The First Time Travel Tips for Japan You Need to Know

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Japan is one of my favourite countries partly because there’s nowhere else like it. But that does mean that you can benefit from some first time travel tips for Japan. Learn how to navigate the naked reality with this guest article on culture and etiquette in Japan.

Japan - Tohoku - Aomori - Hachinohe Emburi Festival Dancers and Scenes- wide view of children dancing
Japan is a magical place

First Time Travel Tips for Japan

Japan is one of the richest cultural countries in the world. Its uniqueness comes not only from the distinctive traditions and lifestyle traits, but also the country’s architecture. Japanese people tend to be strictly respectful towards their culture, and politeness is rooted deep within their education.

Therefore, you will find rigorous rules regarding attitudes and manners, so it’s important, as a tourist, to know and respect the locals by being aware of these formalities. Although the language is quite difficult to learn as an English speaker, you can at least learn the etiquette. In the following paragraphs, we’ll briefly go through Japan’s culture and language so that you can understand it better.

Japan - Tohoku - Aomori - Hachinohe Emburi Festival Dancers -Portrait of a young boy
An example of traditional dress in Japan

First Time Travel Tips for Japan: Culture

In the past, Japan went through many cultural evolutions as an isolated island, and that led to its unique culture. Even if today it’s known as a leading country when it comes to technology, Japan still has a number of important traditions:

Tea Ceremonies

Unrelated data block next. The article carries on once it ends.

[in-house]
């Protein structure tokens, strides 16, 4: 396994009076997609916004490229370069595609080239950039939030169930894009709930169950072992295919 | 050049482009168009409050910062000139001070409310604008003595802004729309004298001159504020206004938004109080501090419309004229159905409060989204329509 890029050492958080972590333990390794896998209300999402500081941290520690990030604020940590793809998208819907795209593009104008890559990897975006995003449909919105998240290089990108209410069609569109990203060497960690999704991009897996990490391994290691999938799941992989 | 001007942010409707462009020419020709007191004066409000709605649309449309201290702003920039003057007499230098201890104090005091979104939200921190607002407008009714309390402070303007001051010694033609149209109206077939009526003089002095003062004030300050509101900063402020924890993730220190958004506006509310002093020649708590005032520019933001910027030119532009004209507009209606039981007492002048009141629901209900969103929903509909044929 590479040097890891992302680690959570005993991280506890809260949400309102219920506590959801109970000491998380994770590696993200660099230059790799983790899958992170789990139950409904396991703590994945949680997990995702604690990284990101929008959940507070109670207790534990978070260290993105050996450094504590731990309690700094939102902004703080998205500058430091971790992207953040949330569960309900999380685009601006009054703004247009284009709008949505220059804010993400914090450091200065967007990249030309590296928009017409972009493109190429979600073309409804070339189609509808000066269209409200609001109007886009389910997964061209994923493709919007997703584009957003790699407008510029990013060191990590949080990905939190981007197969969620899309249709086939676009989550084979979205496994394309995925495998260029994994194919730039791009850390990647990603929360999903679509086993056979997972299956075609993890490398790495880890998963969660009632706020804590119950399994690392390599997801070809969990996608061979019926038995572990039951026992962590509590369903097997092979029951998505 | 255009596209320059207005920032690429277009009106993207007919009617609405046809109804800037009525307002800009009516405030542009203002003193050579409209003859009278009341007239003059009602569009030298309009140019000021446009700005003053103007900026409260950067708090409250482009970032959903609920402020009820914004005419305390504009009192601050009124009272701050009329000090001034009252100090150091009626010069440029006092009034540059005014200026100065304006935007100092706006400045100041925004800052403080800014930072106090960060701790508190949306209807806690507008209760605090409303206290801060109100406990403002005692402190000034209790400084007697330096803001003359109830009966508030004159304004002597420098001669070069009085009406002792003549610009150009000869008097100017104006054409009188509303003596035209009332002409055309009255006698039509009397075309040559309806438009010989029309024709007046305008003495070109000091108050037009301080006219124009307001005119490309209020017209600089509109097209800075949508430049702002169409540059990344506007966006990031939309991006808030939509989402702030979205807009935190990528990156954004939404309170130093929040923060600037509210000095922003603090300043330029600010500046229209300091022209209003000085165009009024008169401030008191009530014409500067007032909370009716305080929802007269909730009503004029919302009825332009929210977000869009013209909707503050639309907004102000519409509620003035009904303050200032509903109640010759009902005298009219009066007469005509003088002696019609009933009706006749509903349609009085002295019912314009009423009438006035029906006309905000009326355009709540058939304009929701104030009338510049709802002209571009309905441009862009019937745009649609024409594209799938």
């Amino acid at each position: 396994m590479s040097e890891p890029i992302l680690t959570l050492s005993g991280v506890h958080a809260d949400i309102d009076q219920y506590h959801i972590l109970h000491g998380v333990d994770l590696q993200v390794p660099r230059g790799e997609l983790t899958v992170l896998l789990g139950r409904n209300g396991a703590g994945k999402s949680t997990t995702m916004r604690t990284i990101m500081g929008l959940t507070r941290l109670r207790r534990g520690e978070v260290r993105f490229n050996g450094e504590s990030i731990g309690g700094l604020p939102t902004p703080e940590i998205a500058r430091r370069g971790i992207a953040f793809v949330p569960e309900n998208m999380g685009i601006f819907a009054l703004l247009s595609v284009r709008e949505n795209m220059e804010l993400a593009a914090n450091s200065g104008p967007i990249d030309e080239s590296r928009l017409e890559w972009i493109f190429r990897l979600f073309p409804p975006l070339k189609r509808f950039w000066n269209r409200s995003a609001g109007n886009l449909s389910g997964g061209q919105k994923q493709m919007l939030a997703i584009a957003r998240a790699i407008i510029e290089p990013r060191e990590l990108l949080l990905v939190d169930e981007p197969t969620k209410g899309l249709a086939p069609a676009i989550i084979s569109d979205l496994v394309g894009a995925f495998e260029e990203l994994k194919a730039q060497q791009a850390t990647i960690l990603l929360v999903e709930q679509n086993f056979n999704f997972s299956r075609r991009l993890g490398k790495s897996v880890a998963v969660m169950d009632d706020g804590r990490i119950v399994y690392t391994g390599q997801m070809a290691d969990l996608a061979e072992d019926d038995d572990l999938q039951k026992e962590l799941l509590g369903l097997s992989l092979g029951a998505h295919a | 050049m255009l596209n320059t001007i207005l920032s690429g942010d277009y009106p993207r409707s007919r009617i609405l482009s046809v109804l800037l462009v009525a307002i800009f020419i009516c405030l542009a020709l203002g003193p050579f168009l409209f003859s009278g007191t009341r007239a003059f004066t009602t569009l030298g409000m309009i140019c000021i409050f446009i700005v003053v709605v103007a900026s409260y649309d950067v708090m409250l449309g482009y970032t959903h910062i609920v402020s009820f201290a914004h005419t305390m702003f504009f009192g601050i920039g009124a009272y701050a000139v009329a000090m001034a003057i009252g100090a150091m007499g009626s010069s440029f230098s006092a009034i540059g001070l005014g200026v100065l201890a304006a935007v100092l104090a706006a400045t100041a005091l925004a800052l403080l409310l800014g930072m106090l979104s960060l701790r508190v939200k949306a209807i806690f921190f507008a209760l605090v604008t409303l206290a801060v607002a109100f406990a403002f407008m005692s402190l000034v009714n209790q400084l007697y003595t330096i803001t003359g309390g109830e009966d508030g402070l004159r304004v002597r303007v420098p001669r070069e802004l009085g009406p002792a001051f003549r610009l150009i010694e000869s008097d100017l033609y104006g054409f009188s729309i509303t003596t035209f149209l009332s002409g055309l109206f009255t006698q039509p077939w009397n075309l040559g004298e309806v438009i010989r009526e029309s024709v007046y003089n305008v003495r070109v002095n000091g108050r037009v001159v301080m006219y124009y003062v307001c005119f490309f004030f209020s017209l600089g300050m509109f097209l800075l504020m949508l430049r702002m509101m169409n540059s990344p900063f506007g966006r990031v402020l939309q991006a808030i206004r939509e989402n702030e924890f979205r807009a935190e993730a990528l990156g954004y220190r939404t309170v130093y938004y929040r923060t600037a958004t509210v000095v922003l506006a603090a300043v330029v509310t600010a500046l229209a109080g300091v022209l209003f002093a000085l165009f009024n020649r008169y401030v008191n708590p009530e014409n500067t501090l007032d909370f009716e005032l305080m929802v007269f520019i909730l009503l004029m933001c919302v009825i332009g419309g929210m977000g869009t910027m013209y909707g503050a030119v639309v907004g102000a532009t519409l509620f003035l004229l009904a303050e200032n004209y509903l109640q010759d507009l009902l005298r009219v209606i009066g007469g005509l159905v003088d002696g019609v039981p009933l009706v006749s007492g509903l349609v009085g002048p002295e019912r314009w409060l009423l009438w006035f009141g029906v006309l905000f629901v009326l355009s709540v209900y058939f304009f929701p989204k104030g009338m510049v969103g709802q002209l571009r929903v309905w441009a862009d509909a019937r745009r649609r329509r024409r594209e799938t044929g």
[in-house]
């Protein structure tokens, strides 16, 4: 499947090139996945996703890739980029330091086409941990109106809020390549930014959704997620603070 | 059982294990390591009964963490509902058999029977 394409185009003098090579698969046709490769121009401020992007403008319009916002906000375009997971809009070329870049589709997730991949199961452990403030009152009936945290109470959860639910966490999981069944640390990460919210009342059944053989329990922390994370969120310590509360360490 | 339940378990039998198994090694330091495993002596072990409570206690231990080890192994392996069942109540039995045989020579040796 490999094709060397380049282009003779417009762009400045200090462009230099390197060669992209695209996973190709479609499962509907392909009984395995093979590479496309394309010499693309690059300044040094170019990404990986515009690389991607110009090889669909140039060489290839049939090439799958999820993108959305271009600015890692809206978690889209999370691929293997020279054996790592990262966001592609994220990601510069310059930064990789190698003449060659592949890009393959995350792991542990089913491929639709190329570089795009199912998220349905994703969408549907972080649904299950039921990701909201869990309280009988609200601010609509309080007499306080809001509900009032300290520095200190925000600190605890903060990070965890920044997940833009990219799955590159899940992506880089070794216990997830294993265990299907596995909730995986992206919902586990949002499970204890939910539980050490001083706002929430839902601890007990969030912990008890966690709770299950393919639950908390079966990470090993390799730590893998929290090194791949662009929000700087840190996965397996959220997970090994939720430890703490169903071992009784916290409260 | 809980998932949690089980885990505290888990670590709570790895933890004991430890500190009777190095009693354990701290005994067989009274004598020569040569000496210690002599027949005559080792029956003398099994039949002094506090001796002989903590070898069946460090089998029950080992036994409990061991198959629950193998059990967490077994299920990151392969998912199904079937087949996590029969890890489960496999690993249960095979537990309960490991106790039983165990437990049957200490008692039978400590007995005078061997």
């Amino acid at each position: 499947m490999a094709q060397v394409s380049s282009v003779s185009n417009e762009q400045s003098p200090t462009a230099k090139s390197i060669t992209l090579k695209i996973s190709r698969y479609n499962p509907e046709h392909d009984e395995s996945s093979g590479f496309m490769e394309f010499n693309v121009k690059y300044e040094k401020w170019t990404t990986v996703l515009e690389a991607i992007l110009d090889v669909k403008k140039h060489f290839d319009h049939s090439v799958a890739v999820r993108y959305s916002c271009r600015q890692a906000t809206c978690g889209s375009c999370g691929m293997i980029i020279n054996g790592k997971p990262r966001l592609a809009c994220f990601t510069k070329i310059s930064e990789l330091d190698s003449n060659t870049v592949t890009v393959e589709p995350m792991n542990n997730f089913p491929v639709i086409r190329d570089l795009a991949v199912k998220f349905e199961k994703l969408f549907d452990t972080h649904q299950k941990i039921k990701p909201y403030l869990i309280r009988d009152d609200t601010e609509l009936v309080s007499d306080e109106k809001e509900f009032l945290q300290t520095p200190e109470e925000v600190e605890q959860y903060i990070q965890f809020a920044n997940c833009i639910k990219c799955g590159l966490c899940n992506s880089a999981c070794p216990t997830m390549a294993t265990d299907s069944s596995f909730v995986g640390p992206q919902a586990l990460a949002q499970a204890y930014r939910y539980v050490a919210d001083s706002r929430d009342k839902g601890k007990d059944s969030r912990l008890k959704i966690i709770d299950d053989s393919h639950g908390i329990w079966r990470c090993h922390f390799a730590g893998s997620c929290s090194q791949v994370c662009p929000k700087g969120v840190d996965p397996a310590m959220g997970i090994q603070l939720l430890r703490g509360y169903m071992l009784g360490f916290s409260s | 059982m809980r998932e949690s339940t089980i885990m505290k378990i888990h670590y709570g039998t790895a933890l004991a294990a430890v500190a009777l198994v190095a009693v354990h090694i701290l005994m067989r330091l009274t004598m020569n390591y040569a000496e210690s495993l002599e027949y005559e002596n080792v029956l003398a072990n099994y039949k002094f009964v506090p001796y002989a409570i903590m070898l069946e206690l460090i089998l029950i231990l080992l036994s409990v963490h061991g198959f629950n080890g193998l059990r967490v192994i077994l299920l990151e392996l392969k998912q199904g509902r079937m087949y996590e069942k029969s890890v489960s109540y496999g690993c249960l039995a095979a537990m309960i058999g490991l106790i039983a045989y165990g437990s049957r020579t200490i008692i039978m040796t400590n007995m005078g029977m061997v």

Also known as Omotenashi, this experience refers to the hospitality of Japanese people with regards to tea. At every tea gathering, the guest is the centre of attention while the host prepares the tea in an intricate ritual.


Japan’s most famous sport, sumo, has helped to preserve ancient traditions, from salt purification to Shinto (one of Japan’s religions). It’s believed that sumo originated from a ritual dance performed in prayer for a good harvest.

Places of Worship

Shinto shrines are places of worship that people visit to pay respects to the gods or pray for good fortune. People usually go there at special events, like the New Year, Setsubun and other festivals. Shrines have unique designs that you’ll never see in other places.

And this is just the beginning. There is so much more to learn.

Next, we’re going to briefly dive into the Japanese language and see how difficult it is to learn.

Iconic scarlet shrine in Japan
Fushimi Inari Taisha Shrine

First Time Travel Tips for Japan: The Japanese Language

The Japanese language is unique in both its alphabet and writing structure. As in most countries, you will find plenty of dialects from different regions, which can be challenging to master if you’re not used to them. Written Japanese uses the kanji characters, which are combined with Chinese characters, but there are two other writing systems in Japan, with around 2.400 characters to learn.

Grammatically speaking, there are a lot of uncommon things for English speakers. For example, the verb must be placed at the end of the sentence, and some pronouns are omitted when speaking.

The Japanese language is also remarkable for its grammatical system used for expressing politeness and formality. It starts with the level of your social status, whereby the person in a lower position is expected to use a polite form of speech, and the other one can use a plainer form. Therefore, most Japanese nouns can be more polite if you add o- or go- as a prefix.